Writing off cash at bank

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    Overview

    This section explains how to write off a "cash at bank" asset.

    CCH Insolvency handles "cash at bank" assets differently to most other assets, and the normal method for writing off an asset cannot be used here.  A different process must therefore be followed.

    How to write off a "cash at bank" asset

    A situation may occur if, at the date the Statement of Affairs ("SoA") was drawn up, it was believed there was a balance on the job’s bank account.  Following appointment and receipt of up-to-date bank statements, the bank’s legitimate charges were deducted from the account, leaving a minor residual sum or a debit that the bank has chosen to write off.

    The original bank account balance was entered as "cash at bank" and identified as a SoA asset.  The SoA was locked down as at the date of appointment.  This asset will not now be realised.

    In this situation, the cash at bank will show on the Position tab and report as a future realisation.  The cash at bank cannot be deleted as it has been included on the SoA, so it may be decided to write off this asset so that it no longer shows on the Position tab.

    Procedure

    In this example, cash at bank has been entered but the actual value, representing the realisation of the balance, has not been entered:

    Asset record.png

    The asset capture entry shows the SoA book and estimated to realise values entered for producing the SoA:

    Asset capture transaction.png

    The ‘cash at bank’ shows on the Position tab with an ‘estimated future’ value:

    Position.png

    1.    In the Accounts tab, open the "cash at bank" account:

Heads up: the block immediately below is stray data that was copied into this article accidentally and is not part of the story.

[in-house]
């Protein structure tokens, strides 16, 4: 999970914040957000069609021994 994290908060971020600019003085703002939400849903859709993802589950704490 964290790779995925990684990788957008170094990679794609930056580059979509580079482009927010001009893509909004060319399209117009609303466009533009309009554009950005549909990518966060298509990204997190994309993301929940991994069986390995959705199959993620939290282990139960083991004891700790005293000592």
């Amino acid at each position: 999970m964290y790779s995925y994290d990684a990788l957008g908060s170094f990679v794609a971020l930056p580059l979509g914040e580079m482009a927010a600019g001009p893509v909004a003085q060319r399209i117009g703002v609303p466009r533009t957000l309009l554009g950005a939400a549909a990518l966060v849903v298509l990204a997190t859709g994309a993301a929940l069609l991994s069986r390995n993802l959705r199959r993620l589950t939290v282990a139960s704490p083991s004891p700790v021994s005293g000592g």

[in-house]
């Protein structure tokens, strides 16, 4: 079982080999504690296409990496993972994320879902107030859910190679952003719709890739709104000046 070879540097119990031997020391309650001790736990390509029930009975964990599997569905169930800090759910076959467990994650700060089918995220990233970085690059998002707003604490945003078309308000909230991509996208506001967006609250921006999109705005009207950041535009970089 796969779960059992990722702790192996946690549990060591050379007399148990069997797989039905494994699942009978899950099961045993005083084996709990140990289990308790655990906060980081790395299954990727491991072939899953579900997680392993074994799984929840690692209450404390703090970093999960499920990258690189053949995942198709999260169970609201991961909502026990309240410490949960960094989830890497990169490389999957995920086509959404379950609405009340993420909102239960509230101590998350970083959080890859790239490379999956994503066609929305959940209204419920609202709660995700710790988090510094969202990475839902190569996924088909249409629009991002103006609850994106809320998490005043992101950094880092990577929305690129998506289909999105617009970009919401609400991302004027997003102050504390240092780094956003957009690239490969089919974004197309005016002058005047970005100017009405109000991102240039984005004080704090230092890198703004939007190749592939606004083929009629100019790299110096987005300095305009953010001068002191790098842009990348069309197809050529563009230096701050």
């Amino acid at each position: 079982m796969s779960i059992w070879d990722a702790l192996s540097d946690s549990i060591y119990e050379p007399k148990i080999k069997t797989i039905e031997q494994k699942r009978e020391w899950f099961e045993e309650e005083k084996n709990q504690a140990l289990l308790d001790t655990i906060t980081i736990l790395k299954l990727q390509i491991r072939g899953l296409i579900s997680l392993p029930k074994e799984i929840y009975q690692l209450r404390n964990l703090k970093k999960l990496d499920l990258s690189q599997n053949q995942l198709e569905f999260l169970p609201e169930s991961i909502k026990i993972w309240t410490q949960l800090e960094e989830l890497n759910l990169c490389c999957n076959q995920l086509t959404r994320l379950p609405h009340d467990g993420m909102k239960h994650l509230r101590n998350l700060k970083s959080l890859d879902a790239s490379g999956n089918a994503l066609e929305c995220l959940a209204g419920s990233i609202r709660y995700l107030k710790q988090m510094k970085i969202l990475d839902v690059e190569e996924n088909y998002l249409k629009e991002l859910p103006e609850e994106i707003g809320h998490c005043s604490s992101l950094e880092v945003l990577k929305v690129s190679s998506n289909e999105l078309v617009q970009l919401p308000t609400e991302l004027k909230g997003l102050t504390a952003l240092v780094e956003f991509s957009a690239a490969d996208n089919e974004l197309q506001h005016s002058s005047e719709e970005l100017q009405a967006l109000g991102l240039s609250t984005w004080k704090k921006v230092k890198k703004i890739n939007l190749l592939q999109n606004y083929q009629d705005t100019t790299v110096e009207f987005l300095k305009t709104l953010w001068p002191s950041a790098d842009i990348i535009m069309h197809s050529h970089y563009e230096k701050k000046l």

Account.png

    If the transaction is shown as being reconciled, you should remove the reconciliations as shown in the note below.

    NOTE

    As other steps require posting to this account, there are a couple of steps that need to be made prior those steps.  Edit the account and remove any Locked as at date entered:

    Locked as at date.png

    Click OK.

    Still in the "cash at bank" account, click [Reconcile] and review the reconciliations entered:

    Reconciliation screen.png

    You should [Undo] the reconciliations in the usual way.  Click [OK] to close the reconciliation screen.

    2.    Still in the "cash at bank" account, double-click the transaction to open the asset capture record and input "0.01" in the Actual Value field.

    Asset capture record.png

    3.    Click the [Click here to view capture journal entry] hyperlink.

    Show capture.png

    4.    In the journal entry, click Advanced > Suppress from Receipts and Payments.

    Capture journal.png

    5.    Click [Save and Exit] to close the journal.

    6.    Click [Save and Exit] to close the asset capture record.  You may have to do this twice.

    7.    Click [New Journal Entry] to create a new journal:

    New journal.png

    The entries to post are:

     

    Account

    Value

    Debit

    Equity: Opening Balance

    0.01

    Credit

    Cash at Bank

    0.01

    The journal entry screen should now look similar to the screenshot below:

    Journal - entered.png

    Do not allocate this journal to an asset, as that will change its value.

    8.    Click Advanced > Suppress from Receipts and Payments, then [Save and Exit].

    9.    The "cash at bank" account should now show both transactions as follows:

    Account 2.png

    NOTE

    At this stage, if you require the ‘cash at bank’ to be reconciled, particularly if the reconciliations on this account were undone as in the note above, you may now do so in the usual way.

    10.    The "cash at bank" account can now be closed.

    Reviewing the accounts

    11.    In the Position tab, you should now have zeros in the ‘to date’, ‘future’ and ‘total’ columns.

    Position - post.png

    12.    In the Accounts tab, the "cash at bank" account should show a zero balance.

    Accounts - post.png

    13.    The abstract receipts and payments displays the correct SoA value with a zero realised value.

    Abstract - post.png